The dissenting judges also pointed out that many correction officer organizations believe that in most circumstances strip searches should only be done for reasonable suspicion. They further noted the amount of contraband found during the strip searches was quite small.
Rather than strip searching without reasonable suspicion, they said much more reasonable methods could be just as useful without being so humiliating. Among their suggestions were metal detectors, pat downs, and searching clothing while the detainee is showering.
However, the majority ruled otherwise. They acknowledged the inherit dangers in the Corrections field and the requirement for safety at length. Further, they noted that those in the field understand the risks and dangers much better than anybody else. Therefore, they should be the ones to create proper policies. As such, they gave the administrations a great deal of latitude in the creation of such search policies. In effect, they ruled that the interest in safety and properly running the institution trumped the inmate’s constitutional rights. Of course they also noted that different institutions may not have such rights given the differences in facilities and their populations.
In addition, they pointed out that case law upheld the use of strip searches due to the decrease in the likelihood of carrying contraband into prisons. The amount of contraband actually found wasn’t a major factor in such cases.
New inmates may not even be fully researched when they enter the system. Some may be weekend inmates because they are low risk, but that would make it easier for them to bring contraband into the system on a regular basis.
Furthermore, given the ever changing populations, it creates a large burden to monitor them enough to properly weed out those who should be strip searched. Given the large number of injuries committed with contraband, it doesn’t make sense to create such burdens. Over ten thousand COs are injured annually from inmates, and many more inmates are hurt by each other.
There are also some benefits to the actual inmates being searched. In doing so, illness and infectious diseases can often be noticed. Thus treatment can begin and the rest of the population can safely avoid it. Furthermore, gang symbols are easily detected, which allows officials to place them accordingly.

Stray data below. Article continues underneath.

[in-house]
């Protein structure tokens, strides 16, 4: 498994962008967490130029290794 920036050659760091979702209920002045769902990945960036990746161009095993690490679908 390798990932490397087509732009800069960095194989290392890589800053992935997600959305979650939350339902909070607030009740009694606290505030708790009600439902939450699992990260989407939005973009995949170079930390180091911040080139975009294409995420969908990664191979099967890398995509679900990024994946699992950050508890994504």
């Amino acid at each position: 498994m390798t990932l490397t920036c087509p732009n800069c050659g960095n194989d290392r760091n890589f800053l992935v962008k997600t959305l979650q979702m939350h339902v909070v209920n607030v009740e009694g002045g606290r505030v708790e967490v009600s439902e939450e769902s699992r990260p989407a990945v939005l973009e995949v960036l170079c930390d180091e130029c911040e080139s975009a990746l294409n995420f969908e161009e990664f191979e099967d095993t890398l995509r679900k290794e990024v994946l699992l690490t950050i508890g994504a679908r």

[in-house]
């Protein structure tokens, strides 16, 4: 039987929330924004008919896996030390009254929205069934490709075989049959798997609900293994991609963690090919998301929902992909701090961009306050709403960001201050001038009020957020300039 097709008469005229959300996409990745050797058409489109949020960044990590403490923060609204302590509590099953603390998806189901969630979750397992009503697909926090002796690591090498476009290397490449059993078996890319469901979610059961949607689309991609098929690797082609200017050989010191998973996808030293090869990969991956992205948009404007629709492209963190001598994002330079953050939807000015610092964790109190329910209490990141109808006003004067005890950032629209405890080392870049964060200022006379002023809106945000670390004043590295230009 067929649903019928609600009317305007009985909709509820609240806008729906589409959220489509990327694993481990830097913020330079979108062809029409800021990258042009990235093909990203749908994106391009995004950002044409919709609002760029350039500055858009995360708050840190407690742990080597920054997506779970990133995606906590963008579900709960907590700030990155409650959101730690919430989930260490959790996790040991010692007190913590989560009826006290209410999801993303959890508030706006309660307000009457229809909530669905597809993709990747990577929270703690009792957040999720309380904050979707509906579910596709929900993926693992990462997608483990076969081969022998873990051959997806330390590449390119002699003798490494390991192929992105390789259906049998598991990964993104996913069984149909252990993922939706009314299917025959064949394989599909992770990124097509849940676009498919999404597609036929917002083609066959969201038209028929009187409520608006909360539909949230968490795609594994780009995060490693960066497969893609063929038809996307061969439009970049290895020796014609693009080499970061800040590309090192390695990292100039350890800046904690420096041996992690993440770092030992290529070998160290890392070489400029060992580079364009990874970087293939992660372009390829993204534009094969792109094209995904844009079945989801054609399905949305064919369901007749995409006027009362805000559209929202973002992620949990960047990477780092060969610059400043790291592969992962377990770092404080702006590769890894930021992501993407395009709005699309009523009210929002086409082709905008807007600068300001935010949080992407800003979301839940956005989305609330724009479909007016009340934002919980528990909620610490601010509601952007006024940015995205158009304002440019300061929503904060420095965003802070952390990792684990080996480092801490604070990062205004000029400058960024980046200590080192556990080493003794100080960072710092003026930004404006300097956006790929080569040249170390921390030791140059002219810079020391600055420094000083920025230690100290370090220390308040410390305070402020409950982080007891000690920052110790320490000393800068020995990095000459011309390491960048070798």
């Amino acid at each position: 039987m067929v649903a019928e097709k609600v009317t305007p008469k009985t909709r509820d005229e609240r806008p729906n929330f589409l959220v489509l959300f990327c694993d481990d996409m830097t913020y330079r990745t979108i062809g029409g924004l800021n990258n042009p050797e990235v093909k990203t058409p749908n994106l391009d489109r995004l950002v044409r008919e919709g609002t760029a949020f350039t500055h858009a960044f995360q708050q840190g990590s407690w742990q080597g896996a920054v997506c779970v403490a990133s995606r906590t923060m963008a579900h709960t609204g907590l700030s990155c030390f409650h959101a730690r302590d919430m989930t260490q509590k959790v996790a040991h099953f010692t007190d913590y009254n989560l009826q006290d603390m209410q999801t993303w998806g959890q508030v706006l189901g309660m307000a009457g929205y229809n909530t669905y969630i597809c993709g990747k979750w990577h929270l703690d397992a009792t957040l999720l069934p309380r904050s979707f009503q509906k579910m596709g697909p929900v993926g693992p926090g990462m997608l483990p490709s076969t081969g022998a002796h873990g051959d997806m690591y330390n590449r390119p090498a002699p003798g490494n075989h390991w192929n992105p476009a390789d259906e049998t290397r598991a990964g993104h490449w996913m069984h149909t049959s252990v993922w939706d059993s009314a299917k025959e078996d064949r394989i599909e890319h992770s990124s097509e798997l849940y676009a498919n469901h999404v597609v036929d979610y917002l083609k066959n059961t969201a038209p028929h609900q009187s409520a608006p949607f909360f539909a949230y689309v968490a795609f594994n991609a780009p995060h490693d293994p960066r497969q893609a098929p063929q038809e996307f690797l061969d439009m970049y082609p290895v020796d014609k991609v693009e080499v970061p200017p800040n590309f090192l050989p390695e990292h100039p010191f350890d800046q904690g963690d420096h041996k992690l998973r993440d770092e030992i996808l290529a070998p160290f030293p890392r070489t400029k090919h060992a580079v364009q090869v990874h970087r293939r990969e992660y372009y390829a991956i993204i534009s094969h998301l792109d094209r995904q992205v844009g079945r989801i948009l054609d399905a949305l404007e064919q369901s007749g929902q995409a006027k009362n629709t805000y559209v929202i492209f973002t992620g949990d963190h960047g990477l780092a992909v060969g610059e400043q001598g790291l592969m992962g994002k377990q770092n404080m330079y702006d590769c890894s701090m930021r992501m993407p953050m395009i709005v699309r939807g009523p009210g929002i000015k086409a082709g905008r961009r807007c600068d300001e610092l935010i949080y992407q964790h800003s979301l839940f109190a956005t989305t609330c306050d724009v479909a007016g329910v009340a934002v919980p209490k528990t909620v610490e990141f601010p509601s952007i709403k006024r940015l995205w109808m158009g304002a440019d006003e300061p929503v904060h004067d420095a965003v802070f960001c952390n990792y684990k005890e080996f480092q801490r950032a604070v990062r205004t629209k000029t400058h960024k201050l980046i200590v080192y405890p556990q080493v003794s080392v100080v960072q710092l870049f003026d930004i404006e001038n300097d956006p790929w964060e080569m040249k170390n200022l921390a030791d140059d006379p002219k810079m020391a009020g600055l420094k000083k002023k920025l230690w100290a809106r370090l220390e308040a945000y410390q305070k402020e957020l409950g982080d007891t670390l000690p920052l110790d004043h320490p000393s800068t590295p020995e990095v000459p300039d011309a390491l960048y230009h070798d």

Washington Report May
NAPO Attends White House Briefing on Immigration Reform
On May 14th, NAPO's Executive Director, Bill Johnson , and Massachusetts Coalition of Police Representative and NAPO Area Vice President, Scott Hovsepian, attended a White House briefing on the Administration's efforts and current legislation regarding immigration reform. The following Administration officials provided presentations during the briefing: Secretary Janet Napo litano (Department of Homeland Security)' Mr. R. Gil Kerlikowske (Director, Office of National Drug Control Policy);Mr. Tony West (Associate Attorney General, Department of Justice); and Ms. Julie Chavez Rodriguez (Associate Director, Office of Public Engagement). Topics of discussion included: border security, modernization of the legal immigration system, employer accountability, community safety, and pathways to earned citizenship for the 11 million undocumented people currently residing in the United States.
NAPO Victory - U.S. House of Representatives Passes National Blue Alert Bill
The National Blue Alert Act of2013 (H.R. 180) passed in the House of Representatives on May 14,2013, and will be sent to the Senate for consideration. During his floor statement, judiciary Committee Chairman Bob Goodlatte (RVA), recognized NAPO as a supporter of this legislation. This bill reaffirms NAPO's commitment to ensuring the safety of our law enforcement men and women and the communities they serve to protect every day. NAPO will continue to advocate for the passage ofthis legislation as it moves to the Senate for consideration.
NAPO Meetings on Capitol Hill- Postal Police Officers Association
On May 14th, NAPO staff accompanied members of the Postal Police Officers Association (PPOA) to meetings on Capitol Hill to discuss language modifications to Title 18, United State Code, Section 3061. (In Title 18, U.S.C., Section 3061, Congress prescribed law enforcement functions for the Postal service. These functions are to be carried out by Postal Inspectors and uniformed police. Congress granted the Postal Service the author ity to have Postal Police Officers serve warrants and subpoenas and conduct certain postal investigations. The Postal Service has not yet availed itself of this authority).
Excellence in Mental Health Act
NAPO has signed-on to a letter of support for the Excellence in Mental Health Act. The bipartisan Excellence in Mental Health Act (S.264/H.R.1263) , introduced by Senators Debbie Stabenow (D-MI) and Roy Blunt (R-MO) and Representatives Doris Matsui (D-CA) and Leonard Lance (R-NJ), would expand access to community behavioral health centers and improve the quality of mental health and substance use treatment for all Americans. NAPO's support of this legislation reaffirms our commitment to supporting efforts to improve access to mental health services for people who come into contact with the criminal justice system.
- NAPO ENDORSES NATIONAL "BLUE ALERT" ACT OF 2013